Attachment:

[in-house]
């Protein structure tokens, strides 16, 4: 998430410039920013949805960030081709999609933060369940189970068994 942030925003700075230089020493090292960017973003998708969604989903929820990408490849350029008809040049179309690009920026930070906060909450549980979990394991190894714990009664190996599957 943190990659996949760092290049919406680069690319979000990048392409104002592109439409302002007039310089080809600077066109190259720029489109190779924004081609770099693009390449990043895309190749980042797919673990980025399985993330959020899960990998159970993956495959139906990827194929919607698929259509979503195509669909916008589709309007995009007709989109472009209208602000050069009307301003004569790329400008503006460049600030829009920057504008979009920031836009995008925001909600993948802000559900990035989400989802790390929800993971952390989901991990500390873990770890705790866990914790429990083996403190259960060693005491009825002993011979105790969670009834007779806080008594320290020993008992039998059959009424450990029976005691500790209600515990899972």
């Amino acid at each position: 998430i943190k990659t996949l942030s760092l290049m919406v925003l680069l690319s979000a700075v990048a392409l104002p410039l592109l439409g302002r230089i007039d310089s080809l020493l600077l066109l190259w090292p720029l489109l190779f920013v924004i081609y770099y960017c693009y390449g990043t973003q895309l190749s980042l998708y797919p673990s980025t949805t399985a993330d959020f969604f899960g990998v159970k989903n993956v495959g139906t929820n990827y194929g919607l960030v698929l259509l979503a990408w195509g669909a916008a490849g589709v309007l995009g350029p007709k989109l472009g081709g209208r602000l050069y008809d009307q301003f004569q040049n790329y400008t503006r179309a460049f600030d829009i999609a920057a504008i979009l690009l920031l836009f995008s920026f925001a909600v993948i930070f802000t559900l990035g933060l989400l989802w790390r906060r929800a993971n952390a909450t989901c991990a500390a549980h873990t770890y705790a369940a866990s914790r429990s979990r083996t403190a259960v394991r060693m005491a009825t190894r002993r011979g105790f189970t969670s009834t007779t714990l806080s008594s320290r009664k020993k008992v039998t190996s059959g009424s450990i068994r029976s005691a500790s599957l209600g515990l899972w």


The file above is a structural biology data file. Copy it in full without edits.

[in-house]
């Protein structure tokens, strides 16, 4: 998430410039920013949805960030081709999609933060369940189970068994 942030925003700075230089020493090292960017973003998708969604989903929820990408490849350029008809040049179309690009920026930070906060909450549980979990394991190894714990009664190996599957 943190990659996949760092290049919406680069690319979000990048392409104002592109439409302002007039310089080809600077066109190259720029489109190779924004081609770099693009390449990043895309190749980042797919673990980025399985993330959020899960990998159970993956495959139906990827194929919607698929259509979503195509669909916008589709309007995009007709989109472009209208602000050069009307301003004569790329400008503006460049600030829009920057504008979009920031836009995008925001909600993948802000559900990035989400989802790390929800993971952390989901991990500390873990770890705790866990914790429990083996403190259960060693005491009825002993011979105790969670009834007779806080008594320290020993008992039998059959009424450990029976005691500790209600515990899972």
């Amino acid at each position: 998430i943190k990659t996949l942030s760092l290049m919406v925003l680069l690319s979000a700075v990048a392409l104002p410039l592109l439409g302002r230089i007039d310089s080809l020493l600077l066109l190259w090292p720029l489109l190779f920013v924004i081609y770099y960017c693009y390449g990043t973003q895309l190749s980042l998708y797919p673990s980025t949805t399985a993330d959020f969604f899960g990998v159970k989903n993956v495959g139906t929820n990827y194929g919607l960030v698929l259509l979503a990408w195509g669909a916008a490849g589709v309007l995009g350029p007709k989109l472009g081709g209208r602000l050069y008809d009307q301003f004569q040049n790329y400008t503006r179309a460049f600030d829009i999609a920057a504008i979009l690009l920031l836009f995008s920026f925001a909600v993948i930070f802000t559900l990035g933060l989400l989802w790390r906060r929800a993971n952390a909450t989901c991990a500390a549980h873990t770890y705790a369940a866990s914790r429990s979990r083996t403190a259960v394991r060693m005491a009825t190894r002993r011979g105790f189970t969670s009834t007779t714990l806080s008594s320290r009664k020993k008992v039998t190996s059959g009424s450990i068994r029976s005691a500790s599957l209600g515990l899972w």